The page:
The Royal Commission into Aged Care Quality and Safety kicked off on Friday, with the first preliminary hearing taking place in Adelaide. However, new research into aged care providers has revealed that the industry is set to rake in $1.1 billion in profits this year alone.
That profit margin could be set to change though as market research firm IBISWorld compiled a report highlighting the effects that the public inquiry may have on the profitability of the industry as the royal commission investigates allegations of mistreatment, understaffing and elder abuse in aged care facilities across Australia.
Raising the issue of people versus profits, the report outlines numerous ways that the commission could detrimentally impact the industry’s bottom line, as a national spotlight is shone on aspects of care such as the ratio of staff to residents and the cost of services.
The key factors which could trigger a decline in profits for providers include any changes the government makes to funding arrangements as a result of the royal commission, as well as rising pressure to provide higher standards of care to patients.
One major factor that has come to light in the lead-up to the royal commission is “chronic understaffing”, with the Australian Nursing and Midwifery Federation saying on Thursday that it’s “time we acknowledged that the system has failed Australia’s most frail and vulnerable”.
Federal Secretary Annie Butler said: “Chronic understaffing and under regulation of our aged care system are the root causes of the horrific stories that have come to light.
“Older Australians are entitled to affordable, accessible and high quality aged care services … and do not deserve the current chronic understaffing and underfunding that leads to unnecessary wait lists, unmet expectations, pain and suffering.”
The IBISWorld report pointed out that, as a result of the Royal Commission into Aged Care Quality and Safety, the government may institute minimum staff-to-resident ratios.
While this would benefit residents and their families immensely, IBISWorld Industry Analyst Haley Munro-Smith said: “This would likely increase labour expenses for providers, placing downward pressure on profit margins.”
Another factor that may cause a decline in profits is potential changes to funding from the Aged Care Funding Instrument (ACFI), with Munro-Smith adding that a clampdown on eligibility criteria may “threaten aged care providers’ bottom line”.
“Increasing costs, if not met with rising fees or government funding, will ultimately erode profit margins for aged care providers,” she added.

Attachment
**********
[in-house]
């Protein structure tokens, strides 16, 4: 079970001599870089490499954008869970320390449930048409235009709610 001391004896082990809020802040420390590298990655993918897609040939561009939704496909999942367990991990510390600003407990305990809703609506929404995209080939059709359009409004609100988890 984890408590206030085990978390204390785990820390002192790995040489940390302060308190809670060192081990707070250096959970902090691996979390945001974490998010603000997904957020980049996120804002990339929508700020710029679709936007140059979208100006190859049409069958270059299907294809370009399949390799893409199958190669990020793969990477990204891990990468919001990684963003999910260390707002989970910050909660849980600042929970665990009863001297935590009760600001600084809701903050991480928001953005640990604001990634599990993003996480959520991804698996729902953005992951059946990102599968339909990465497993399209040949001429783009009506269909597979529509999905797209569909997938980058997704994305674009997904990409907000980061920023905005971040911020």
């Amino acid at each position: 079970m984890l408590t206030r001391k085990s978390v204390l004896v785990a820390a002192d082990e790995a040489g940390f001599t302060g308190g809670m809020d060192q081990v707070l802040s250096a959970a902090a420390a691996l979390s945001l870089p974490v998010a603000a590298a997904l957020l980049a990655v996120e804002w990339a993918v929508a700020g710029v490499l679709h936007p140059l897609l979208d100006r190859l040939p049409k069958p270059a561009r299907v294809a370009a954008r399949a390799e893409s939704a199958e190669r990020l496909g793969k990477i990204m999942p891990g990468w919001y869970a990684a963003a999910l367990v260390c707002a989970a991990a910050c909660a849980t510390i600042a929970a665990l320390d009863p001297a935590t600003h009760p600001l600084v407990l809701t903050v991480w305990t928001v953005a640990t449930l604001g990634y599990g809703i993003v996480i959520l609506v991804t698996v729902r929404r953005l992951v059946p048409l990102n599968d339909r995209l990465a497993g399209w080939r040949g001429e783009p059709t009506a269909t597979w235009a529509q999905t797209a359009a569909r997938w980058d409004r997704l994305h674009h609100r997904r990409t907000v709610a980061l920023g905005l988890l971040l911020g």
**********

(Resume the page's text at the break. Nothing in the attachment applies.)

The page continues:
The report also claims that the cost of providing aged care services has increased over the past five years due to elements such as increasingly complex health needs among the elderly, as well as rising costs of utilities such as electricity, making facilities more expensive to run.
The indexation pause to the ACFI in December 2016 has also significantly affected the industry, according to the report.
In November last year, research revealed that the majority of Aussies have very little faith in the country’s aged care system with most claiming organisations lack empathy for ageing residents.
According to a national report compiled by insights agency Faster Horses, only 18 per cent of Australians have trust in the industry compared to 13 per cent who believe it to be open and transparent.
The research followed data compiled by Starts at 60, which revealed the major concerns the community has when it comes to entering aged care.
We received almost 1,000 responses to an online poll which asked readers to share their biggest concerns about the sector, with the majority (13.7 per cent) telling us they were most afraid of falling victim to abuse, neglect or malpractice at the hands of staff in aged care facilities.
The second biggest worry among readers was the increasing cost of services, with 9.3 per cent admitting they are concerned about being able to afford sufficient care when they need it. Many people also expressed their concern over the profit-geared focus of the industry.
Another major concern, claiming 6.7 per cent of the vote, was understaffing, with many readers telling us they were concerned about a lack of trained aged care workers, which could lead to patients having to go days without showering, or without having their incontinence pads changed regularly.
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